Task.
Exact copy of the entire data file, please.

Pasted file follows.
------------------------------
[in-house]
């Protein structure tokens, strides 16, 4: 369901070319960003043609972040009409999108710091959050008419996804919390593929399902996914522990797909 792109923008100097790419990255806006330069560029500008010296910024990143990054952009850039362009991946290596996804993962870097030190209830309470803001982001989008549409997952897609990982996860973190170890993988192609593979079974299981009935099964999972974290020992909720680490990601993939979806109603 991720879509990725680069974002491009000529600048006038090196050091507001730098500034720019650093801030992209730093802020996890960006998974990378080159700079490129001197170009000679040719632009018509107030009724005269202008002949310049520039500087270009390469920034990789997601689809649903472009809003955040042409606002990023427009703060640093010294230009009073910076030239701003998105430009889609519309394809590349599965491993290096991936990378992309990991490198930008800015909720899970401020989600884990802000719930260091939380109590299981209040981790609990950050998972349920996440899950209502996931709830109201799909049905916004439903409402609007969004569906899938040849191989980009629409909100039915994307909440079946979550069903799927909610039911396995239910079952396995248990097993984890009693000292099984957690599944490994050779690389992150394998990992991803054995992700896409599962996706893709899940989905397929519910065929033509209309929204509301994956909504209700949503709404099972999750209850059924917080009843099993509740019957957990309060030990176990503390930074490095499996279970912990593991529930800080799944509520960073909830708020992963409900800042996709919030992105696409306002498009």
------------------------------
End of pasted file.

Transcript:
[in-house]
């Protein structure tokens, strides 16, 4: 369901070319960003043609972040009409999108710091959050008419996804919390593929399902996914522990797909 792109923008100097790419990255806006330069560029500008010296910024990143990054952009850039362009991946290596996804993962870097030190209830309470803001982001989008549409997952897609990982996860973190170890993988192609593979079974299981009935099964999972974290020992909720680490990601993939979806109603 991720879509990725680069974002491009000529600048006038090196050091507001730098500034720019650093801030992209730093802020996890960006998974990378080159700079490129001197170009000679040719632009018509107030009724005269202008002949310049520039500087270009390469920034990789997601689809649903472009809003955040042409606002990023427009703060640093010294230009009073910076030239701003998105430009889609519309394809590349599965491993290096991936990378992309990991490198930008800015909720899970401020989600884990802000719930260091939380109590299981209040981790609990950050998972349920996440899950209502996931709830109201799909049905916004439903409402609007969004569906899938040849191989980009629409909100039915994307909440079946979550069903799927909610039911396995239910079952396995248990097993984890009693000292099984957690599944490994050779690389992150394998990992991803054995992700896409599962996706893709899940989905397929519910065929033509209309929204509301994956909504209700949503709404099972999750209850059924917080009843099993509740019957957990309060030990176990503390930074490095499996279970912990593991529930800080799944509520960073909830708020992963409900800042996709919030992105696409306002498009």